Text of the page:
This program prepares graduates for entry-level positions that involve the operation and maintenance of electro-mechanical systems commonly found in automated manufacturing environments. Students will be prepared to work in the operations, installation, and maintenance of automated and robotically controlled systems. Systems-level analysis, assembly, and troubleshooting techniques are stressed with hands-on laboratory experiences to complements classroom-based instruction.
Total Credit Hours: 32
This introductory course covers the personal computer and its software for electrical service technicians. It includes a survey of fundamental personal computer hardware: the keyboard, microprocessor, mouse, disk drives, and printers. It introduces DOS and Windows operating systems and hands-on experience with software packages such as word processing and spreadsheets. It concludes with an introduction to BASIC, which is used to solve practical problems in the electrical/electronic field. (Fall Semester)
This course presents a broad introduction of topics related to industrial and manufacturing environments. Topics include safety and workplace hazard awareness, quality practices and measurement methods, modern manufacturing processes and production methods, and an awareness of maintenance procedures in manufacturing environments.
This course covers the four fundamental operations on integers, rational numbers, and real numbers. It includes the study of weights and measures, exponents and radicals, factoring, and linear equations, with an emphasis on technical applications.
This course presents a study of fluid power technology using fluids or compressed air as the transfer media. Complete hydraulic and pneumatic systems, including power sources, reservoirs, pumps, compressors, lines, valves, and actuators. Additional topics include troubleshooting strategies used to identify, localize and correct malfunctions in pneumatic and hydraulic systems, preventative maintenance, and safety issues.
This introductory course provides the basic knowledge and skills necessary within any electrical service technician program. It includes an in-depth study of electron theory, Ohm’s Law, series and parallel circuits, as well as electrical energy and power relationships. Also included are methods of generation of electromotive force, electromagnetism, and motor principles and capacitance as these apply to DC circuits. Uses, construction, and calibration of voltmeters and ammeters are investigated. Corequisite: MA105 Technical Mathematics 1.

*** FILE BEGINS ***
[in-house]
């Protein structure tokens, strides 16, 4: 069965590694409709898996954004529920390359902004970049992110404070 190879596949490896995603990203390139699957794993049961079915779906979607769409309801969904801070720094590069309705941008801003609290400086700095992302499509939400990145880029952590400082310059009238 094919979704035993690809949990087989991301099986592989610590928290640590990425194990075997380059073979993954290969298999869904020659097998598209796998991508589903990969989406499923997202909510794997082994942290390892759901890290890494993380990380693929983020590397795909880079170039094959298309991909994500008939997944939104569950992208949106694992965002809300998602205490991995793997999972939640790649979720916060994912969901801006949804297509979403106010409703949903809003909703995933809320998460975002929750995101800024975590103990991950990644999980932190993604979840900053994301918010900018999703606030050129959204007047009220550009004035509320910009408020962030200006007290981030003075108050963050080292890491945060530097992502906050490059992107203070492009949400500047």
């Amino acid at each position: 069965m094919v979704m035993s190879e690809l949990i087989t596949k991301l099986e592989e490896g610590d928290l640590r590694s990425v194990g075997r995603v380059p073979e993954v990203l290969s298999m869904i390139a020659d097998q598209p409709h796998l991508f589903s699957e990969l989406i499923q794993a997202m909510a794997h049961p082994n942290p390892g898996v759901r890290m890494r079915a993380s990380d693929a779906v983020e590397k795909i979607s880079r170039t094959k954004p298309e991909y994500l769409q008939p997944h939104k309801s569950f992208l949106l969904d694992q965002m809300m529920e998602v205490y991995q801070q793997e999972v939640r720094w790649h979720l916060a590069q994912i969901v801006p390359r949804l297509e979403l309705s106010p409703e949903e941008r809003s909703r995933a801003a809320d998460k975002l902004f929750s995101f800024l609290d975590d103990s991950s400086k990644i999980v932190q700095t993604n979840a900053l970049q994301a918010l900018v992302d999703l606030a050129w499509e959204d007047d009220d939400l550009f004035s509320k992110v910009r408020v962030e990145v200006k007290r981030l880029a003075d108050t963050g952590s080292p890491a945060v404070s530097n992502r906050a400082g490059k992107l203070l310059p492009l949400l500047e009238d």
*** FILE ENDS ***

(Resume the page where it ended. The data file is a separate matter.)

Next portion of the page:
This course is a continuation of ET101 Technical Electricity 1. It reinforces previously acquired information and applies it to alternating current (AC) circuits. It investigates AC sine wave generation, mutual inductance inductive and capacitive reactance, and instantaneous values of voltage and current as well as real and apparent power. Uses, construction, and calibration of AC metering equipment are an integral part of this course. Practical application of each topic in both introductory courses are included in all laboratory experiments. Prerequisite: ET101 Technical Electricity 1.
This course covers the types, application, and use of electrical/electronic drawings. It includes schematic diagrams and symbols as well as the operation of electro-mechanical devices. The course differentiates between schematics and wiring diagrams. It develops the use of block diagrams, schematics, ladder-logic diagrams, wiring diagrams, assembly drawings, and bills of material. Topics include Programmable Logic Controllers (PLCs), Basic Relay PLC Instructions, PLC Timers and Counters, and PLC programs in the form of PLC ladder diagrams. Corequisite: ET102 Technical Electricity 2.
This introductory course investigates the construction, operation, and control of electrical equipment installed and maintained by the various electrical trades. Topics pertain to direct current equipment and include shunt, series, and compound motors and generators, manual and automatic DC controllers, stepping motors, and DC meters. It emphasizes the practical aspects of magnetic flux, counter-electromotive force, armature and field currents, motor and generator loading conditions, and the relationship of these electrical characteristics to specific types of mechanical, electrical, and electronic controllers. Corequisite: ET102 Technical Electricity 2.
This course provides hands-on experience in the control, maintenance, and simulation of a mechatronics system in a team environment to promote learning a broad array of job-ready troubleshooting skills in integrated technologies. Topics include system level programming/troubleshooting, application and calibration of hall-effect sensors, vacuum grippers, pneumatic robots, material feeding system, magnetic sensors, photoelectric sensors, magnetic reed switches, limit switches, inductive sensor, capacitive sensors, ultrasonic sensor, synchronous belt drive, ball screw drives, part rejection/transfer, stepper motors, homing sensors, GMR (Giant Magnetoresistive) sensors, pneumatic screw feeders, pick and place assembly, gravity feeders, servo robotics, and parts transfer.
This course is a study of the basic mechanical components in a complex mechatronics system. Topics include basic functions and physical properties of mechanical components and the roles they play in the system such as materials, lubrication requirements and surface properties, as well as troubleshooting techniques and strategies used to identify, localize and correct malfunctions. Concepts in systemic preventative maintenance and mechanical component safety are presented along with technical documentation such as data sheets and specifications of mechanical elements.